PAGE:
On April 6, 1909, American explorer Robert Peary accomplishes a long elusive dream, when he, assistant Matthew Henson and four Inuits reach what they determine to be the North Pole. Decades after Peary’s death, however, navigational errors in his travel log surfaced, placing the expedition in all probability a few miles short of its goal.
Peary, a U.S. Navy civil engineer, made his first trip to the interior of Greenland in 1886. In 1891, Henson, a young African American sailor, joined him on his second arctic expedition. Their team made an extended dogsled journey to the northeast of Greenland and explored what became known as “Peary Land.” In 1893, the explorers began working toward the North Pole, and in 1906, during their second attempt, they nearly reached latitude 88 degrees north–only 150 miles from their objective.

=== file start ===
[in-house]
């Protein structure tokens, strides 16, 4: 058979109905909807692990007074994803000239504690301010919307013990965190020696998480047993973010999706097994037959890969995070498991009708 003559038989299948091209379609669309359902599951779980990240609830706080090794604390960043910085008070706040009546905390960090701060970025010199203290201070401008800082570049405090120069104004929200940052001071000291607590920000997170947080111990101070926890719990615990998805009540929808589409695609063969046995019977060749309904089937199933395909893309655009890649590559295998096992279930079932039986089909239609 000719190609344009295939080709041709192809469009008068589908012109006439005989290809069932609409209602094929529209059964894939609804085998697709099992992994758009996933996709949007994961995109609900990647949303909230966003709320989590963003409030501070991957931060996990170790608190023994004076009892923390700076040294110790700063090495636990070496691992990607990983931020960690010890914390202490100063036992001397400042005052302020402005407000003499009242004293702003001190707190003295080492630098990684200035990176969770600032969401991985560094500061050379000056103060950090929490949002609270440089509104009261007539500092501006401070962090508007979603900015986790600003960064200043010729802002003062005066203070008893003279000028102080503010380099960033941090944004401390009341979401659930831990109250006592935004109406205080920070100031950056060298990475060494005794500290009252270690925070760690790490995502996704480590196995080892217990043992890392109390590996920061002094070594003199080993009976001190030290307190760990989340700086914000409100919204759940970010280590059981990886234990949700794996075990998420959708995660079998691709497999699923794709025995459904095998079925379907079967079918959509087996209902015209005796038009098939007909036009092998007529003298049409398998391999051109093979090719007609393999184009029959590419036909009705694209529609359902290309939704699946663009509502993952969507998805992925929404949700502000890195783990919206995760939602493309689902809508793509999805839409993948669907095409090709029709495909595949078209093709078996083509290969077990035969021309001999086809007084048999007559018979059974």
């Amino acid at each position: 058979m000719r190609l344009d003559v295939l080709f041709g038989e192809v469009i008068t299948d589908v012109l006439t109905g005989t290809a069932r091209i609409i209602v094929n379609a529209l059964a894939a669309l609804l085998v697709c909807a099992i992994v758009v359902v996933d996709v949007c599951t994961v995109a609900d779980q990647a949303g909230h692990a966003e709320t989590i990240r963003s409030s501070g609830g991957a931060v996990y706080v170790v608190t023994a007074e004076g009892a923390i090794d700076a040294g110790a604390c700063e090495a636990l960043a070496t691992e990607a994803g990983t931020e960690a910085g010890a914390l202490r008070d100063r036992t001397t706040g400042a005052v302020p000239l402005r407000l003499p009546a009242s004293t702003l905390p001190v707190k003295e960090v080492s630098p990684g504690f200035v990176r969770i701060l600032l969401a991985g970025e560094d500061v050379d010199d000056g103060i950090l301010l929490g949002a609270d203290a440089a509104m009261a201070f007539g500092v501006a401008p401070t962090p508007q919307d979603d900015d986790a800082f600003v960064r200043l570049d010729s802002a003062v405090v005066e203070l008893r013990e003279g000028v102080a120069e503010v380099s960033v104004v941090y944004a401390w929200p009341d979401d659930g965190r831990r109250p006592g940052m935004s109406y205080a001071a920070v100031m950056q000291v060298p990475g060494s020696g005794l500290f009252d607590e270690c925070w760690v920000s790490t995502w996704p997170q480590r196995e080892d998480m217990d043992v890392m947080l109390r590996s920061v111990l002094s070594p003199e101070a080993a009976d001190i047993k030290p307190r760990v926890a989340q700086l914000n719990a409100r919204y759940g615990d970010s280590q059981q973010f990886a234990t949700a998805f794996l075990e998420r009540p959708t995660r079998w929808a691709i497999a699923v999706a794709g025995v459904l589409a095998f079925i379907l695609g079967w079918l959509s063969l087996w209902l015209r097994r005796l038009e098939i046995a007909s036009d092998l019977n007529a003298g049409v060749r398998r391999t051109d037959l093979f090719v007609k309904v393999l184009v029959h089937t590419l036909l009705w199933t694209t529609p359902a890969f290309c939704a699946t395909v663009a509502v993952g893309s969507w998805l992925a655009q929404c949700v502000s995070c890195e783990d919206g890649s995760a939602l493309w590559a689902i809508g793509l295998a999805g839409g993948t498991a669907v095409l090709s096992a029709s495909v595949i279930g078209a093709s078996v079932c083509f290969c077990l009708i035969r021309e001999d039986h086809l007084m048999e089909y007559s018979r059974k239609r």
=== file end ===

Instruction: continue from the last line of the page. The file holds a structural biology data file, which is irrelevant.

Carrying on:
In 1908, the pair traveled to Ellesmere Island by ship and in 1909 raced across hundreds of miles of ice to reach what they calculated as latitude 90 degrees north on April 6, 1909. Although their achievement was widely acclaimed, Dr. Frederick A. Cook challenged their distinction of being the first to reach the North Pole. A former associate of Peary, Cook claimed he had already reached the pole by dogsled the previous year. A major controversy followed, and in 1911 the U.S. Congress formally recognized Peary’s claim.
In recent years, further studies of the conflicting claims suggest that neither expedition reached the exact North Pole, but that Peary and Henson came far closer, falling perhaps 30 miles short. On May 3, 1952, U.S. Lieutenant Colonel Joseph O. Fletcher of Oklahoma stepped out of a plane and walked to the precise location of the North Pole.